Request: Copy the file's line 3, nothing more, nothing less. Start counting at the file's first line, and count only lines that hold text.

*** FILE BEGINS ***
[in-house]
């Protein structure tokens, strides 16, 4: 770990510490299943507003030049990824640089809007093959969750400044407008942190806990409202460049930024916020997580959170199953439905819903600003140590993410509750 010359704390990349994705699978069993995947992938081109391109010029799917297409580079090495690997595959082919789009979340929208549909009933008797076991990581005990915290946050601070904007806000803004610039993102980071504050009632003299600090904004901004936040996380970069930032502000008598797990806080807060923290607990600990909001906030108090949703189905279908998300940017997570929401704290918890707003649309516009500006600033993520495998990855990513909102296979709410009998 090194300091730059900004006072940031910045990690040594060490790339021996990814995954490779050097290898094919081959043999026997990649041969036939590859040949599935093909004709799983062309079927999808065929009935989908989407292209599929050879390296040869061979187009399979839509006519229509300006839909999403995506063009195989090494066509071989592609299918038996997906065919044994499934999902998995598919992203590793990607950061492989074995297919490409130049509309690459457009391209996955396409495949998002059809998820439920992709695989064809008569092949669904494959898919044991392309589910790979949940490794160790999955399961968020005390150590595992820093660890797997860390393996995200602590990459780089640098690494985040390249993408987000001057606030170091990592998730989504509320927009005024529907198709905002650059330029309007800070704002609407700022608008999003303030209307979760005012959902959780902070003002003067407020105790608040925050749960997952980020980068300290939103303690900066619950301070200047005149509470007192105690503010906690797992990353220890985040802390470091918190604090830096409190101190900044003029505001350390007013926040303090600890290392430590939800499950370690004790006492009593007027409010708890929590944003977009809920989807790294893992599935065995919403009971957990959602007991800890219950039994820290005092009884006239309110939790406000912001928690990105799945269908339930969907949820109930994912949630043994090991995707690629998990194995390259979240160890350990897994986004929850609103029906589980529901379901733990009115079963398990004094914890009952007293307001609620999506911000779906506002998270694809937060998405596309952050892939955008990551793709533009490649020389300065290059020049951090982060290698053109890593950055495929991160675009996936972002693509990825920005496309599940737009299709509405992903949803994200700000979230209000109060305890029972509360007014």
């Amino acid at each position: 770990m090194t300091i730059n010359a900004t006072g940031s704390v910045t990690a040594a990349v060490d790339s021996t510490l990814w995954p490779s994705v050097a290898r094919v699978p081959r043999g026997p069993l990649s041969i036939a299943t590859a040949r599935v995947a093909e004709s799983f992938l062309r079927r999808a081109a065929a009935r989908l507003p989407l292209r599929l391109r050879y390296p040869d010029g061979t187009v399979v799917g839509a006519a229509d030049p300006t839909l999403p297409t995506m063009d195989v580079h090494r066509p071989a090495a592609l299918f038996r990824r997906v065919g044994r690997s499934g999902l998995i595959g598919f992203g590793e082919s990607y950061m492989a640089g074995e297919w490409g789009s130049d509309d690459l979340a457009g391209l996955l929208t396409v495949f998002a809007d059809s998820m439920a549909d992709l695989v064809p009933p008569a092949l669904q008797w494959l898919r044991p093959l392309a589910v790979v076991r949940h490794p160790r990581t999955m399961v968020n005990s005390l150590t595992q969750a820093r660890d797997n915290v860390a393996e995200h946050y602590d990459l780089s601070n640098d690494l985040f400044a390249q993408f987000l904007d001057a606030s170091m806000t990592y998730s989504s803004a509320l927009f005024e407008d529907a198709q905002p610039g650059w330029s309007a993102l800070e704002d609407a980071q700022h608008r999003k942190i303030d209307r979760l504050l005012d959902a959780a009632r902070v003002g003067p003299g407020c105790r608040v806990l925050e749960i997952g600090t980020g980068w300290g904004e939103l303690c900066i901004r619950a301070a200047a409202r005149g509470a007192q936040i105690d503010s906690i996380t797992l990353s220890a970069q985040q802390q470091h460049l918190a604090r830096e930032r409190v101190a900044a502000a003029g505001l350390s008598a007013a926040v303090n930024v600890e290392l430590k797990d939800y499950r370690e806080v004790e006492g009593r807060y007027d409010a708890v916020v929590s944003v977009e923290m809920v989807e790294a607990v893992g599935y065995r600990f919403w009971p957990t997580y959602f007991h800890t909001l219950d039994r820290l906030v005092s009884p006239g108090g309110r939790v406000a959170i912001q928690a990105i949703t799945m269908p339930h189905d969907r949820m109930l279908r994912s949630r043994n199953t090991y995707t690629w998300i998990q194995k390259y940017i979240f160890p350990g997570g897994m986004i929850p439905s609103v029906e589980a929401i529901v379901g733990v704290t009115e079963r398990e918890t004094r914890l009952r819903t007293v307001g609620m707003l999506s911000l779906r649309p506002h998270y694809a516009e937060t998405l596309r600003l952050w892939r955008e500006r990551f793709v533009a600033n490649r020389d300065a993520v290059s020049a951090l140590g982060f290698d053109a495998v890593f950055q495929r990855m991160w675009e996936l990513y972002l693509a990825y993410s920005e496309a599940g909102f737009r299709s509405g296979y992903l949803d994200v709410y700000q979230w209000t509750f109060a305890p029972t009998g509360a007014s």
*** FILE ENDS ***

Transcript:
């Amino acid at each position: 770990m090194t300091i730059n010359a900004t006072g940031s704390v910045t990690a040594a990349v060490d790339s021996t510490l990814w995954p490779s994705v050097a290898r094919v699978p081959r043999g026997p069993l990649s041969i036939a299943t590859a040949r599935v995947a093909e004709s799983f992938l062309r079927r999808a081109a065929a009935r989908l507003p989407l292209r599929l391109r050879y390296p040869d010029g061979t187009v399979v799917g839509a006519a229509d030049p300006t839909l999403p297409t995506m063009d195989v580079h090494r066509p071989a090495a592609l299918f038996r990824r997906v065919g044994r690997s499934g999902l998995i595959g598919f992203g590793e082919s990607y950061m492989a640089g074995e297919w490409g789009s130049d509309d690459l979340a457009g391209l996955l929208t396409v495949f998002a809007d059809s998820m439920a549909d992709l695989v064809p009933p008569a092949l669904q008797w494959l898919r044991p093959l392309a589910v790979v076991r949940h490794p160790r990581t999955m399961v968020n005990s005390l150590t595992q969750a820093r660890d797997n915290v860390a393996e995200h946050y602590d990459l780089s601070n640098d690494l985040f400044a390249q993408f987000l904007d001057a606030s170091m806000t990592y998730s989504s803004a509320l927009f005024e407008d529907a198709q905002p610039g650059w330029s309007a993102l800070e704002d609407a980071q700022h608008r999003k942190i303030d209307r979760l504050l005012d959902a959780a009632r902070v003002g003067p003299g407020c105790r608040v806990l925050e749960i997952g600090t980020g980068w300290g904004e939103l303690c900066i901004r619950a301070a200047a409202r005149g509470a007192q936040i105690d503010s906690i996380t797992l990353s220890a970069q985040q802390q470091h460049l918190a604090r830096e930032r409190v101190a900044a502000a003029g505001l350390s008598a007013a926040v303090n930024v600890e290392l430590k797990d939800y499950r370690e806080v004790e006492g009593r807060y007027d409010a708890v916020v929590s944003v977009e923290m809920v989807e790294a607990v893992g599935y065995r600990f919403w009971p957990t997580y959602f007991h800890t909001l219950d039994r820290l906030v005092s009884p006239g108090g309110r939790v406000a959170i912001q928690a990105i949703t799945m269908p339930h189905d969907r949820m109930l279908r994912s949630r043994n199953t090991y995707t690629w998300i998990q194995k390259y940017i979240f160890p350990g997570g897994m986004i929850p439905s609103v029906e589980a929401i529901v379901g733990v704290t009115e079963r398990e918890t004094r914890l009952r819903t007293v307001g609620m707003l999506s911000l779906r649309p506002h998270y694809a516009e937060t998405l596309r600003l952050w892939r955008e500006r990551f793709v533009a600033n490649r020389d300065a993520v290059s020049a951090l140590g982060f290698d053109a495998v890593f950055q495929r990855m991160w675009e996936l990513y972002l693509a990825y993410s920005e496309a599940g909102f737009r299709s509405g296979y992903l949803d994200v709410y700000q979230w209000t509750f109060a305890p029972t009998g509360a007014s």